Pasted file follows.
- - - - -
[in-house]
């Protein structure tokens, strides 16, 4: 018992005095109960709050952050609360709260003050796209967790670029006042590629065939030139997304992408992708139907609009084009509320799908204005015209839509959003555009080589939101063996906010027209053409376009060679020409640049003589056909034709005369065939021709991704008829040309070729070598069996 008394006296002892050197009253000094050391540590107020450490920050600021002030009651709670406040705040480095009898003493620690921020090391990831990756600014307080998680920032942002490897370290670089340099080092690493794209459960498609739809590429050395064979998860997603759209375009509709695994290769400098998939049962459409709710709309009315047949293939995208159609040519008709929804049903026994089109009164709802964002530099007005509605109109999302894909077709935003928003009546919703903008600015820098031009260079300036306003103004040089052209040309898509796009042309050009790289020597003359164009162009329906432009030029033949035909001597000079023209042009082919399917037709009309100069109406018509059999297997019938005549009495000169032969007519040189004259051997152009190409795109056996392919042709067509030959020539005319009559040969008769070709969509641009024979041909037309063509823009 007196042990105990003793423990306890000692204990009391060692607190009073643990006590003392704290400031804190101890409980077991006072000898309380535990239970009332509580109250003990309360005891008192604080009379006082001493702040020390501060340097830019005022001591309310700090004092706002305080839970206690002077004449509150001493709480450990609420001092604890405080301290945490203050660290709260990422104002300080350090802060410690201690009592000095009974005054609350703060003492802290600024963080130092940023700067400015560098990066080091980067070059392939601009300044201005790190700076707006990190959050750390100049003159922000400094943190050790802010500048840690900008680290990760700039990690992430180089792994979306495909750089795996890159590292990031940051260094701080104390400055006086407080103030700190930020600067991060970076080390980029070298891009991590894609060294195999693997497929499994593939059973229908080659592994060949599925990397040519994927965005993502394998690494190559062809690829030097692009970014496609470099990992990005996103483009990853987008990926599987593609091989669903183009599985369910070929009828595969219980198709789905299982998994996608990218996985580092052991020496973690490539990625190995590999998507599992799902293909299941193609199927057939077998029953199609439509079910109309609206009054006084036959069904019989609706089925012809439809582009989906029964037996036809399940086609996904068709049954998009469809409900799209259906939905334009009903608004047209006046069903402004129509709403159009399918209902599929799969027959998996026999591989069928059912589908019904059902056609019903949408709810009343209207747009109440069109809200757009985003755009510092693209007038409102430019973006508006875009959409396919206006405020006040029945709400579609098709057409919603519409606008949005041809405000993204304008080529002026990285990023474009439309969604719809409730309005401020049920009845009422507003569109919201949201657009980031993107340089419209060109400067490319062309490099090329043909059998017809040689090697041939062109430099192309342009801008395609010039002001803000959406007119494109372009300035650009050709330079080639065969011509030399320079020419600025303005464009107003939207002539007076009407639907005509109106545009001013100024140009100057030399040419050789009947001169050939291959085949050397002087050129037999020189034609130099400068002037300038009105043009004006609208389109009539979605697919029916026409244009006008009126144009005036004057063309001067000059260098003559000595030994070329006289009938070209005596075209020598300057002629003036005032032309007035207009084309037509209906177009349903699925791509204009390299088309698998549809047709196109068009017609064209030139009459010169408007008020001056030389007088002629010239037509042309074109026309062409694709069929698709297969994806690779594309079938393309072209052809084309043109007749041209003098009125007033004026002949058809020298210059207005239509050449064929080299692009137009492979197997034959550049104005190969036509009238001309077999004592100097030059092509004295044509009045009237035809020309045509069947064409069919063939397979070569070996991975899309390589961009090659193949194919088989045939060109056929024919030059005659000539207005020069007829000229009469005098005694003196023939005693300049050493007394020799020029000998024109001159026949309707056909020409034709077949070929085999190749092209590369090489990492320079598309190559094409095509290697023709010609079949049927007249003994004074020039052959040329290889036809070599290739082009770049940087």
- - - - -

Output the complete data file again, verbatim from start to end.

[in-house]
């Protein structure tokens, strides 16, 4: 018992005095109960709050952050609360709260003050796209967790670029006042590629065939030139997304992408992708139907609009084009509320799908204005015209839509959003555009080589939101063996906010027209053409376009060679020409640049003589056909034709005369065939021709991704008829040309070729070598069996 008394006296002892050197009253000094050391540590107020450490920050600021002030009651709670406040705040480095009898003493620690921020090391990831990756600014307080998680920032942002490897370290670089340099080092690493794209459960498609739809590429050395064979998860997603759209375009509709695994290769400098998939049962459409709710709309009315047949293939995208159609040519008709929804049903026994089109009164709802964002530099007005509605109109999302894909077709935003928003009546919703903008600015820098031009260079300036306003103004040089052209040309898509796009042309050009790289020597003359164009162009329906432009030029033949035909001597000079023209042009082919399917037709009309100069109406018509059999297997019938005549009495000169032969007519040189004259051997152009190409795109056996392919042709067509030959020539005319009559040969008769070709969509641009024979041909037309063509823009 007196042990105990003793423990306890000692204990009391060692607190009073643990006590003392704290400031804190101890409980077991006072000898309380535990239970009332509580109250003990309360005891008192604080009379006082001493702040020390501060340097830019005022001591309310700090004092706002305080839970206690002077004449509150001493709480450990609420001092604890405080301290945490203050660290709260990422104002300080350090802060410690201690009592000095009974005054609350703060003492802290600024963080130092940023700067400015560098990066080091980067070059392939601009300044201005790190700076707006990190959050750390100049003159922000400094943190050790802010500048840690900008680290990760700039990690992430180089792994979306495909750089795996890159590292990031940051260094701080104390400055006086407080103030700190930020600067991060970076080390980029070298891009991590894609060294195999693997497929499994593939059973229908080659592994060949599925990397040519994927965005993502394998690494190559062809690829030097692009970014496609470099990992990005996103483009990853987008990926599987593609091989669903183009599985369910070929009828595969219980198709789905299982998994996608990218996985580092052991020496973690490539990625190995590999998507599992799902293909299941193609199927057939077998029953199609439509079910109309609206009054006084036959069904019989609706089925012809439809582009989906029964037996036809399940086609996904068709049954998009469809409900799209259906939905334009009903608004047209006046069903402004129509709403159009399918209902599929799969027959998996026999591989069928059912589908019904059902056609019903949408709810009343209207747009109440069109809200757009985003755009510092693209007038409102430019973006508006875009959409396919206006405020006040029945709400579609098709057409919603519409606008949005041809405000993204304008080529002026990285990023474009439309969604719809409730309005401020049920009845009422507003569109919201949201657009980031993107340089419209060109400067490319062309490099090329043909059998017809040689090697041939062109430099192309342009801008395609010039002001803000959406007119494109372009300035650009050709330079080639065969011509030399320079020419600025303005464009107003939207002539007076009407639907005509109106545009001013100024140009100057030399040419050789009947001169050939291959085949050397002087050129037999020189034609130099400068002037300038009105043009004006609208389109009539979605697919029916026409244009006008009126144009005036004057063309001067000059260098003559000595030994070329006289009938070209005596075209020598300057002629003036005032032309007035207009084309037509209906177009349903699925791509204009390299088309698998549809047709196109068009017609064209030139009459010169408007008020001056030389007088002629010239037509042309074109026309062409694709069929698709297969994806690779594309079938393309072209052809084309043109007749041209003098009125007033004026002949058809020298210059207005239509050449064929080299692009137009492979197997034959550049104005190969036509009238001309077999004592100097030059092509004295044509009045009237035809020309045509069947064409069919063939397979070569070996991975899309390589961009090659193949194919088989045939060109056929024919030059005659000539207005020069007829000229009469005098005694003196023939005693300049050493007394020799020029000998024109001159026949309707056909020409034709077949070929085999190749092209590369090489990492320079598309190559094409095509290697023709010609079949049927007249003994004074020039052959040329290889036809070599290739082009770049940087």